Suppose $F \subseteq K$ are fields with $G$ an ultrafilter on an infinite set $X$. If $F^{\ast}$ and $K^{\ast}$ represent the ultraproducts respectively of $F$ and $K$, it is easy to see that $[K : F]$ is finite if and only if $[K^{\ast} : F^{\ast}]$ is finite. Denote a typical element of $K^{\ast}$ by $a^{\ast}$, where $a$ is a member of $\prod_{i \in X}K$. Also if $a \in K$, denote by $a^{\ast}$ the equivalence class in $K^{\ast}$ of the constant $a$-sequence in $\prod_{i \in X}K$.

If $[K : F]$ is finite, let $v_1, ... , v_n$ be a basis for $K$ over $F$. It then follows that $v_1^{\ast}, ... , v_n^{\ast}$ is a basis for $K^{\ast}$. For if $a^{\ast} \in K^{\ast}$, then for every $i \in X$, $a(i) \in K$ so there exist scalars $c_{i1}, ... , c_{in} \in F$ such that $a(i) = c_{i1}v_1 + ... + c_{in}v_n$. For each $1 \leq j \leq n$ we define $c_j \in \prod_{ i \in X}F$ by $c_j(i) = c_{ij}$. It follows that, for every $i \in X$, $a(i) = c_1(i)v_1 + ... + c_n(i)v_n$, which implies $a^{\ast} = c_1^{\ast}v_1^{\ast} + ... + c_n^{\ast}v_n^{\ast}$. Thus $v_1^{\ast}, ... , v_n^{\ast}$ span $K^{\ast}$. To show linear independence, suppose $c_1^{\ast}, ... , c_n^{\ast} \in F^{\ast}$ are such that $c_1^{\ast}v_1^{\ast} + ... + c_n^{\ast}v_n^{\ast} = 0$. Then $Q = \{ i \in X : c_1(i)v_1 + ... + c_n(i)v_n = 0 \} \in G$. But for any such $i \in Q$, by the linear independence of $v_1, ... , v_n$ we get that $c_1(i), ... , c_n(i) = 0$. In other words for every $1 \leq j \leq n$, $Q \subseteq \{ i \in X : c_j(i) = 0\}$. But this just means that $c_1^{\ast}, ... , c_n^{\ast} = 0$. This means that $v_1^{\ast}, ... , v_n^{\ast}$ form a basis for $K^{\ast}$ over $F^{\ast}$.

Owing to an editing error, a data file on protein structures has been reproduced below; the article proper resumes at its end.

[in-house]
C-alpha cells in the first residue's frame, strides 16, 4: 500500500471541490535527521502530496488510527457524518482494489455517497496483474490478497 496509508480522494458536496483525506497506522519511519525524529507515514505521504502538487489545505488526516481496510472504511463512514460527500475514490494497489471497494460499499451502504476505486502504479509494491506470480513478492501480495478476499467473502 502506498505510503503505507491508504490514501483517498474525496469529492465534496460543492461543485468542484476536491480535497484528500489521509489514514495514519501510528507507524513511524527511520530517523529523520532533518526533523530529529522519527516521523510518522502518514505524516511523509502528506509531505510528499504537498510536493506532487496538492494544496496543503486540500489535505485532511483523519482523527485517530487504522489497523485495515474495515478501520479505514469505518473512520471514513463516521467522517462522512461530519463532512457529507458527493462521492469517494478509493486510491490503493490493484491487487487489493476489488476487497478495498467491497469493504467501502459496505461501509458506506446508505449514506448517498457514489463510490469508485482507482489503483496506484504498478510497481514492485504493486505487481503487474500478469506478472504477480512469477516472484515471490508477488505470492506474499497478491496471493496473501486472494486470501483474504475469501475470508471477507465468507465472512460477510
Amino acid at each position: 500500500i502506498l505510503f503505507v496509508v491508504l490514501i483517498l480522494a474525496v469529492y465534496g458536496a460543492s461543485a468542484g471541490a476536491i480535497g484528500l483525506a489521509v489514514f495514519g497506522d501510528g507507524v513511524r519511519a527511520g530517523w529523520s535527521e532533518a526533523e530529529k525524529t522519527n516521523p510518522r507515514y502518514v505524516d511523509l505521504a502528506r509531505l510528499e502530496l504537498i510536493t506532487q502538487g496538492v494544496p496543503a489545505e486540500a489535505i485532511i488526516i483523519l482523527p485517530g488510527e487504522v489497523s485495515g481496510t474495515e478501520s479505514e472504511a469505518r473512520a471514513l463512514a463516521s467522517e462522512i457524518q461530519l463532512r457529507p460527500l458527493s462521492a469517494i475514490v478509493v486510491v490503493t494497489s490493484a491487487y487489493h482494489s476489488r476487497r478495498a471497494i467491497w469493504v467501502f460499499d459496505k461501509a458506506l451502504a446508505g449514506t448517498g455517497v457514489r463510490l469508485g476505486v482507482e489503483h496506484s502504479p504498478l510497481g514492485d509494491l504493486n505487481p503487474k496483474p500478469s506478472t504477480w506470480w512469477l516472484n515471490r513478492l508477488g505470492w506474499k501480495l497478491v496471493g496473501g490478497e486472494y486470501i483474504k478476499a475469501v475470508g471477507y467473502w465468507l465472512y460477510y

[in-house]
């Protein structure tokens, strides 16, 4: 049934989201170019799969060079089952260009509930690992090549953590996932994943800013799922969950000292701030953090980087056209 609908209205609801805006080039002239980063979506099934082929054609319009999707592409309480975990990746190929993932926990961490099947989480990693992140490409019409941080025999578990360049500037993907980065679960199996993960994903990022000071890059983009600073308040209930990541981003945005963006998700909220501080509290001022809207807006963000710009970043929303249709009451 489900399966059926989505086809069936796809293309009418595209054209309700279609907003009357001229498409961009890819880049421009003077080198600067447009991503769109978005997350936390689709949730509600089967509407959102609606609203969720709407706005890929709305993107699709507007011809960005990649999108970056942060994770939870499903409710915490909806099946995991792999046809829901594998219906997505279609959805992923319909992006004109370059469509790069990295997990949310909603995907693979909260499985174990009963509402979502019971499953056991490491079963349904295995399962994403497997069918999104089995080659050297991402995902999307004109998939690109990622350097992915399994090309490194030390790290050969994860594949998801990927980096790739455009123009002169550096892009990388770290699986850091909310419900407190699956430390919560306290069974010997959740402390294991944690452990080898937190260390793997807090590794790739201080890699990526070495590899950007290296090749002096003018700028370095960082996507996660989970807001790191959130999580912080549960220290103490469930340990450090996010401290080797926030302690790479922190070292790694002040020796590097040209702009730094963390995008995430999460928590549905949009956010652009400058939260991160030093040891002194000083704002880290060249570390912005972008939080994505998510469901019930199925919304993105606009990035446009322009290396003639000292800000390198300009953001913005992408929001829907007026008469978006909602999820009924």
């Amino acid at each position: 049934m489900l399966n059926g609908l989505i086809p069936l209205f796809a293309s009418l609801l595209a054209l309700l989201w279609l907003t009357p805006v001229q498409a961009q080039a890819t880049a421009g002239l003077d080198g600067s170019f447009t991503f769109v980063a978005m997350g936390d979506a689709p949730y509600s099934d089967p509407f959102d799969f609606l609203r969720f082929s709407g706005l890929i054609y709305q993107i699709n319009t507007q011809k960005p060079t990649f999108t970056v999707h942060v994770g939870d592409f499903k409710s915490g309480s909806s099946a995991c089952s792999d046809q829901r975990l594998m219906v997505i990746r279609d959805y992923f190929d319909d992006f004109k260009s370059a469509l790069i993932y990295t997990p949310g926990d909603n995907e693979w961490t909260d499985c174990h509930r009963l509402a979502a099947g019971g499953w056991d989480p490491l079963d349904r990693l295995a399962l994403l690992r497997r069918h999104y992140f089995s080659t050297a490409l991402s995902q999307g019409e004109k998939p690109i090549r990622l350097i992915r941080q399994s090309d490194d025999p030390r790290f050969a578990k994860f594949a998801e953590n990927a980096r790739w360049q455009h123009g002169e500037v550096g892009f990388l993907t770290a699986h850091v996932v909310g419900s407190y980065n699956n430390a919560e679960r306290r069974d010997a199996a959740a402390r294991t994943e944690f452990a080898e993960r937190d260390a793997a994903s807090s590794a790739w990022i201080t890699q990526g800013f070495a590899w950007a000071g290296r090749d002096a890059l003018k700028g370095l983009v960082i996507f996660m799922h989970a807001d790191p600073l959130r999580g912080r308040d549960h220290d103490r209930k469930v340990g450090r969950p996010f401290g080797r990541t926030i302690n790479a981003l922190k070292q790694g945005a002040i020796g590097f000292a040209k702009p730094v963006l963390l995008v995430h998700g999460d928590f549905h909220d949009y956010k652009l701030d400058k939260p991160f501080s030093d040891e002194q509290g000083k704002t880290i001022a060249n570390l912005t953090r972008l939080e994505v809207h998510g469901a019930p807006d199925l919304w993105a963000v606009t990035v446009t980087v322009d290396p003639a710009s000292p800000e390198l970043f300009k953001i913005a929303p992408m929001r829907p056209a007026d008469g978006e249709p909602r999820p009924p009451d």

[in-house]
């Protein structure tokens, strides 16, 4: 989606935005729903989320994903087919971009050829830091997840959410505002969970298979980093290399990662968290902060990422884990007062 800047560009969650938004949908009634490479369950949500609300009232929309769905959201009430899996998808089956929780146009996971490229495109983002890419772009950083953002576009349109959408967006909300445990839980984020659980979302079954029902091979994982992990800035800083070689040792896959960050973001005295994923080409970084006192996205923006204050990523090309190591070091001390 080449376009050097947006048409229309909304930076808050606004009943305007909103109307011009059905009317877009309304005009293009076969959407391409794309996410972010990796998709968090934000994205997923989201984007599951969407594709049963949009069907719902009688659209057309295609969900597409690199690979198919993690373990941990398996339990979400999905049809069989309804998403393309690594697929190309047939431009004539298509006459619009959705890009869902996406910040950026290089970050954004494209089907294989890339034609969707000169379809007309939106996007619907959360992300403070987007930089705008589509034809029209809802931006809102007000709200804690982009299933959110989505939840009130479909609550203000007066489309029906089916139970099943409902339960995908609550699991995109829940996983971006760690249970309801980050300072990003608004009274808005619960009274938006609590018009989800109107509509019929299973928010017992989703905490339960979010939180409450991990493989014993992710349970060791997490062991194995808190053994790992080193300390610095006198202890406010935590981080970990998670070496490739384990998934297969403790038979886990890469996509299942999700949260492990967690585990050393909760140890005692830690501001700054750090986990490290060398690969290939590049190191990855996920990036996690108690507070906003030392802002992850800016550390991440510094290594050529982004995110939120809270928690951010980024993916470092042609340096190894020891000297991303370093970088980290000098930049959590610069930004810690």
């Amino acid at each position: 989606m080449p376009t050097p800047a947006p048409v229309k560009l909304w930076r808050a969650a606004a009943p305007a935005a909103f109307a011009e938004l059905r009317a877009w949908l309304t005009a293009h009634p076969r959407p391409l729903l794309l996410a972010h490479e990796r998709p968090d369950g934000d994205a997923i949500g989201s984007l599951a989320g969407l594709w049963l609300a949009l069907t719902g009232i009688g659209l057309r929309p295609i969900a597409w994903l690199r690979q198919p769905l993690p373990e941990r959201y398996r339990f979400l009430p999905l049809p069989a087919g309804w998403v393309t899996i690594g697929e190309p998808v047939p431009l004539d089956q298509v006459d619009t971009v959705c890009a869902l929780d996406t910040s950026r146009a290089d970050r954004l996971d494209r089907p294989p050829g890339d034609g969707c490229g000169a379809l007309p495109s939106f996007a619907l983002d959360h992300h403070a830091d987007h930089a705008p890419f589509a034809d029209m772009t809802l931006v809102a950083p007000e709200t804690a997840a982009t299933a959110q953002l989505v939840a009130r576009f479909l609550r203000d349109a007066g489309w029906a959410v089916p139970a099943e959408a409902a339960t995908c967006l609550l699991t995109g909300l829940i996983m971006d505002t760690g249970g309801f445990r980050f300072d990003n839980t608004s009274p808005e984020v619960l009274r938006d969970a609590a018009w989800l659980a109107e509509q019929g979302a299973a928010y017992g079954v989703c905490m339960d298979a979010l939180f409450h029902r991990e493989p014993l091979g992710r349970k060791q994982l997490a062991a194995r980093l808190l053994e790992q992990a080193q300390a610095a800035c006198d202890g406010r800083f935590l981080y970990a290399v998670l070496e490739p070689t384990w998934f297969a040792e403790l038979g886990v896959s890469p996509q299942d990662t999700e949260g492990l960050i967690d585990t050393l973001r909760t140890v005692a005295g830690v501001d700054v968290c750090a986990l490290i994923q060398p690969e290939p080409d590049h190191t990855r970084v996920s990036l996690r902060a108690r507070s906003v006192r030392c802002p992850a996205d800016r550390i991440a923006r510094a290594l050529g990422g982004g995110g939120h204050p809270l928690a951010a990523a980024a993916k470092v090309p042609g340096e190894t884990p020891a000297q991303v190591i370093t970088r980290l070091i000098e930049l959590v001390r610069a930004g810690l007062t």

Conversely if $[K : F]$ is infinite, let $B$ be a basis for $K$ over $F$. Let $B'$ be the set with the elements $v \in B$ replaced by the equivalence class of their constant sequence in $\prod_{i \in X}K$, as $v^{\ast}$. Then $B'$ is a linearly independent set, i.e. any finite subset thereof is linearly independent. For if $v_1^{\ast}, ... , v_n^{\ast}$ are finitely many members of $B'$ with $c_1^{\ast}v_1^{\ast} + ... + c_n^{\ast}v_n^{\ast} = 0$ for some $c_1^{\ast}, c_2^{\ast}$ etc. $\in F^{\ast}$, then we can apply the same argument in the previous paragraph to show that $c_1^{\ast}, ... , c_n^{\ast}$ are all $0$. Thus $B'$ is a linearly independent subset. But any basis of $K^{\ast}$ would have cardinality at least as great as that of $B'$. But there are as many elements in $B'$ as there are in $B$, which by supposition is infinite. Therefore $[K^{\ast} : F^{\ast}]$ must be infinite.

Now my question is, what can be said about the cardinality of $[K^{\ast} : F^{\ast}]$ in the infinite dimensional case, besides the fact that it is at least as great as $[K : F]$? For every set containing $B'$ I have tried, for example $\pi(\prod_{i \in X}B)$ (where $\pi: \prod_{i \in X}K \rightarrow K^{\ast}$ is the canonical homomorphism), linear independence or span are each too much to hope for. An explicit basis for $K^{\ast}$ may be just about as easy to find as an explicit ultrafilter on $\mathbb{X}$.